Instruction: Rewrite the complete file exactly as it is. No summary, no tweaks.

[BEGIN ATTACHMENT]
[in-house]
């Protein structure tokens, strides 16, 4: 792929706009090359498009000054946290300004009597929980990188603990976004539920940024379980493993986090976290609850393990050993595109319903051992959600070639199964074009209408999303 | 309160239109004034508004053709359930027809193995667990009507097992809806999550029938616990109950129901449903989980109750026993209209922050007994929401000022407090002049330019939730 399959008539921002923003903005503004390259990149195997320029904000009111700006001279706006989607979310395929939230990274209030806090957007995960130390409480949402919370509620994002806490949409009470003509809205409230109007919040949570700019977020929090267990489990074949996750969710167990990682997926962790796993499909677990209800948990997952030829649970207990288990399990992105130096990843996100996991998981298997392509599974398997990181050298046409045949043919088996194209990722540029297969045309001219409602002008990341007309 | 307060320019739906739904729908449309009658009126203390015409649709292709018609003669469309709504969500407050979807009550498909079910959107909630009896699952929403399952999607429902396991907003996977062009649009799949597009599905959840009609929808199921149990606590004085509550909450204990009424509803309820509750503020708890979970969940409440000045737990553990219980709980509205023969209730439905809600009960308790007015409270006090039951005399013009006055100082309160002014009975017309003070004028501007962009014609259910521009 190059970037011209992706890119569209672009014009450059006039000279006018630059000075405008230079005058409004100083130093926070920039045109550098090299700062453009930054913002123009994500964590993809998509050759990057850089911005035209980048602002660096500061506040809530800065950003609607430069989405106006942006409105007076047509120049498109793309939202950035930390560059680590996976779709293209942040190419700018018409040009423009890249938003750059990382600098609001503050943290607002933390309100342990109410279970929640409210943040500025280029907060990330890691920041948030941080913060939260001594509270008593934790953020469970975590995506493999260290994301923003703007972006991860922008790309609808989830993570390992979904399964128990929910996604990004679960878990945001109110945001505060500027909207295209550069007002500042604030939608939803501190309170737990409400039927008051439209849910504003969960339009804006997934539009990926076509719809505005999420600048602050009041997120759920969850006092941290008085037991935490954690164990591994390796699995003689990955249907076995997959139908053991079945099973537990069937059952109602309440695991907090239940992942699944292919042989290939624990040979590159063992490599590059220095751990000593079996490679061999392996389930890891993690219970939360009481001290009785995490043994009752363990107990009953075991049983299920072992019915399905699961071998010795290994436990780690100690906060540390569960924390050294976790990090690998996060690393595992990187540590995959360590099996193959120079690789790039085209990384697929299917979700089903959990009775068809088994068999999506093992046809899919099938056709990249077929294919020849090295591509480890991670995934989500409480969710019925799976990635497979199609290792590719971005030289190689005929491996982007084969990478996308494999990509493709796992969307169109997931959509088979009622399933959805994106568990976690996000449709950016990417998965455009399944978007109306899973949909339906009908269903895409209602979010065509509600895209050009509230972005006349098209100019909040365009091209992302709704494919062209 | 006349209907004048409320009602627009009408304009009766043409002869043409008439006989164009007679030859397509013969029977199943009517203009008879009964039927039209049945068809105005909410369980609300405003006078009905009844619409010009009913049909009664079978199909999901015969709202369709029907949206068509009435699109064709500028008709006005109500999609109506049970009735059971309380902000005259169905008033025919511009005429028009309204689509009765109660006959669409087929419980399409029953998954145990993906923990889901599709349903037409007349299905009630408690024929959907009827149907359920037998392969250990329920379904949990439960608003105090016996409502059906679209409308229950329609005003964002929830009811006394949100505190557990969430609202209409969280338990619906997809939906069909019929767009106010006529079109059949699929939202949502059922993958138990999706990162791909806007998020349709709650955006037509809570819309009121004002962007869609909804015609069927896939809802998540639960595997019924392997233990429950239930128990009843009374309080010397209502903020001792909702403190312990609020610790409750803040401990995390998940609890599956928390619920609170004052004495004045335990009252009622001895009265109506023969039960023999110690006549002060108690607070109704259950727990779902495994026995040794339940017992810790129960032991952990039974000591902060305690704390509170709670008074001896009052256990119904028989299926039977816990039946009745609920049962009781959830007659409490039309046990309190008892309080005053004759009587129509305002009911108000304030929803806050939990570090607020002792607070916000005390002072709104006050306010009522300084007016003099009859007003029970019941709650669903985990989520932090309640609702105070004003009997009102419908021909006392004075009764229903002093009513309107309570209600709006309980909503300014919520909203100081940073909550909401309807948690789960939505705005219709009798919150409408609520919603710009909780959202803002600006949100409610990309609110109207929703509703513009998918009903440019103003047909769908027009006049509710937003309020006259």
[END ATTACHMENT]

[in-house]
């Protein structure tokens, strides 16, 4: 792929706009090359498009000054946290300004009597929980990188603990976004539920940024379980493993986090976290609850393990050993595109319903051992959600070639199964074009209408999303 | 309160239109004034508004053709359930027809193995667990009507097992809806999550029938616990109950129901449903989980109750026993209209922050007994929401000022407090002049330019939730 399959008539921002923003903005503004390259990149195997320029904000009111700006001279706006989607979310395929939230990274209030806090957007995960130390409480949402919370509620994002806490949409009470003509809205409230109007919040949570700019977020929090267990489990074949996750969710167990990682997926962790796993499909677990209800948990997952030829649970207990288990399990992105130096990843996100996991998981298997392509599974398997990181050298046409045949043919088996194209990722540029297969045309001219409602002008990341007309 | 307060320019739906739904729908449309009658009126203390015409649709292709018609003669469309709504969500407050979807009550498909079910959107909630009896699952929403399952999607429902396991907003996977062009649009799949597009599905959840009609929808199921149990606590004085509550909450204990009424509803309820509750503020708890979970969940409440000045737990553990219980709980509205023969209730439905809600009960308790007015409270006090039951005399013009006055100082309160002014009975017309003070004028501007962009014609259910521009 190059970037011209992706890119569209672009014009450059006039000279006018630059000075405008230079005058409004100083130093926070920039045109550098090299700062453009930054913002123009994500964590993809998509050759990057850089911005035209980048602002660096500061506040809530800065950003609607430069989405106006942006409105007076047509120049498109793309939202950035930390560059680590996976779709293209942040190419700018018409040009423009890249938003750059990382600098609001503050943290607002933390309100342990109410279970929640409210943040500025280029907060990330890691920041948030941080913060939260001594509270008593934790953020469970975590995506493999260290994301923003703007972006991860922008790309609808989830993570390992979904399964128990929910996604990004679960878990945001109110945001505060500027909207295209550069007002500042604030939608939803501190309170737990409400039927008051439209849910504003969960339009804006997934539009990926076509719809505005999420600048602050009041997120759920969850006092941290008085037991935490954690164990591994390796699995003689990955249907076995997959139908053991079945099973537990069937059952109602309440695991907090239940992942699944292919042989290939624990040979590159063992490599590059220095751990000593079996490679061999392996389930890891993690219970939360009481001290009785995490043994009752363990107990009953075991049983299920072992019915399905699961071998010795290994436990780690100690906060540390569960924390050294976790990090690998996060690393595992990187540590995959360590099996193959120079690789790039085209990384697929299917979700089903959990009775068809088994068999999506093992046809899919099938056709990249077929294919020849090295591509480890991670995934989500409480969710019925799976990635497979199609290792590719971005030289190689005929491996982007084969990478996308494999990509493709796992969307169109997931959509088979009622399933959805994106568990976690996000449709950016990417998965455009399944978007109306899973949909339906009908269903895409209602979010065509509600895209050009509230972005006349098209100019909040365009091209992302709704494919062209 | 006349209907004048409320009602627009009408304009009766043409002869043409008439006989164009007679030859397509013969029977199943009517203009008879009964039927039209049945068809105005909410369980609300405003006078009905009844619409010009009913049909009664079978199909999901015969709202369709029907949206068509009435699109064709500028008709006005109500999609109506049970009735059971309380902000005259169905008033025919511009005429028009309204689509009765109660006959669409087929419980399409029953998954145990993906923990889901599709349903037409007349299905009630408690024929959907009827149907359920037998392969250990329920379904949990439960608003105090016996409502059906679209409308229950329609005003964002929830009811006394949100505190557990969430609202209409969280338990619906997809939906069909019929767009106010006529079109059949699929939202949502059922993958138990999706990162791909806007998020349709709650955006037509809570819309009121004002962007869609909804015609069927896939809802998540639960595997019924392997233990429950239930128990009843009374309080010397209502903020001792909702403190312990609020610790409750803040401990995390998940609890599956928390619920609170004052004495004045335990009252009622001895009265109506023969039960023999110690006549002060108690607070109704259950727990779902495994026995040794339940017992810790129960032991952990039974000591902060305690704390509170709670008074001896009052256990119904028989299926039977816990039946009745609920049962009781959830007659409490039309046990309190008892309080005053004759009587129509305002009911108000304030929803806050939990570090607020002792607070916000005390002072709104006050306010009522300084007016003099009859007003029970019941709650669903985990989520932090309640609702105070004003009997009102419908021909006392004075009764229903002093009513309107309570209600709006309980909503300014919520909203100081940073909550909401309807948690789960939505705005219709009798919150409408609520919603710009909780959202803002600006949100409610990309609110109207929703509703513009998918009903440019103003047909769908027009006049509710937003309020006259």